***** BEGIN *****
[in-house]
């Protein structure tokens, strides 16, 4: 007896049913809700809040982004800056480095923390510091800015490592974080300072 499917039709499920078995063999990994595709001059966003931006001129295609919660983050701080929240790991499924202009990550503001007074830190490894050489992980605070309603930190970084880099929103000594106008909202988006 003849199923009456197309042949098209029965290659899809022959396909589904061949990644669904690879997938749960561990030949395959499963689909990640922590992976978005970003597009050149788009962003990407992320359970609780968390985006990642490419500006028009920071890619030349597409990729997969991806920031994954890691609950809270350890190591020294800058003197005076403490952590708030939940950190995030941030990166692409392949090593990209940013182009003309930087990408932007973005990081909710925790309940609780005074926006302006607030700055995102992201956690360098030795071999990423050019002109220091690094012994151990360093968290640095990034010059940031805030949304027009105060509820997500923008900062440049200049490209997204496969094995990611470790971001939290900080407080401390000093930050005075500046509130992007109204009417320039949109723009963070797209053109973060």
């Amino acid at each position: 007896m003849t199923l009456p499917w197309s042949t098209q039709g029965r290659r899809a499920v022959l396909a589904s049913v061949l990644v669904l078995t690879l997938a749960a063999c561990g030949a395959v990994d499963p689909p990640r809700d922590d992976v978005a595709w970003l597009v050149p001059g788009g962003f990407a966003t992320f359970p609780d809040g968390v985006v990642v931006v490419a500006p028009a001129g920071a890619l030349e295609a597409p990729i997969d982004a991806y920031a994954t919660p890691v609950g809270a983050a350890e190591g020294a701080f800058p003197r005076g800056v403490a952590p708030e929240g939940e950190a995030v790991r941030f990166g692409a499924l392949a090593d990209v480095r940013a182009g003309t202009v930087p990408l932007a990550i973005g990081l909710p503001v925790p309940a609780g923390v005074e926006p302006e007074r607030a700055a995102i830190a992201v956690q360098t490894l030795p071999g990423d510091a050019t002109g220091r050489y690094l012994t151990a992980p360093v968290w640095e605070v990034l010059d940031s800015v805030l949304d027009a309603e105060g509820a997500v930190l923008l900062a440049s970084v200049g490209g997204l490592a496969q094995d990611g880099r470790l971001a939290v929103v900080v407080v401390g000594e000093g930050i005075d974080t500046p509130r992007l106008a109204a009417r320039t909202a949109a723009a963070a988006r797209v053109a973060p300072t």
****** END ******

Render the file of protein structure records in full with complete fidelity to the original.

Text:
[in-house]
């Protein structure tokens, strides 16, 4: 007896049913809700809040982004800056480095923390510091800015490592974080300072 499917039709499920078995063999990994595709001059966003931006001129295609919660983050701080929240790991499924202009990550503001007074830190490894050489992980605070309603930190970084880099929103000594106008909202988006 003849199923009456197309042949098209029965290659899809022959396909589904061949990644669904690879997938749960561990030949395959499963689909990640922590992976978005970003597009050149788009962003990407992320359970609780968390985006990642490419500006028009920071890619030349597409990729997969991806920031994954890691609950809270350890190591020294800058003197005076403490952590708030939940950190995030941030990166692409392949090593990209940013182009003309930087990408932007973005990081909710925790309940609780005074926006302006607030700055995102992201956690360098030795071999990423050019002109220091690094012994151990360093968290640095990034010059940031805030949304027009105060509820997500923008900062440049200049490209997204496969094995990611470790971001939290900080407080401390000093930050005075500046509130992007109204009417320039949109723009963070797209053109973060």
């Amino acid at each position: 007896m003849t199923l009456p499917w197309s042949t098209q039709g029965r290659r899809a499920v022959l396909a589904s049913v061949l990644v669904l078995t690879l997938a749960a063999c561990g030949a395959v990994d499963p689909p990640r809700d922590d992976v978005a595709w970003l597009v050149p001059g788009g962003f990407a966003t992320f359970p609780d809040g968390v985006v990642v931006v490419a500006p028009a001129g920071a890619l030349e295609a597409p990729i997969d982004a991806y920031a994954t919660p890691v609950g809270a983050a350890e190591g020294a701080f800058p003197r005076g800056v403490a952590p708030e929240g939940e950190a995030v790991r941030f990166g692409a499924l392949a090593d990209v480095r940013a182009g003309t202009v930087p990408l932007a990550i973005g990081l909710p503001v925790p309940a609780g923390v005074e926006p302006e007074r607030a700055a995102i830190a992201v956690q360098t490894l030795p071999g990423d510091a050019t002109g220091r050489y690094l012994t151990a992980p360093v968290w640095e605070v990034l010059d940031s800015v805030l949304d027009a309603e105060g509820a997500v930190l923008l900062a440049s970084v200049g490209g997204l490592a496969q094995d990611g880099r470790l971001a939290v929103v900080v407080v401390g000594e000093g930050i005075d974080t500046p509130r992007l106008a109204a009417r320039t909202a949109a723009a963070a988006r797209v053109a973060p300072t």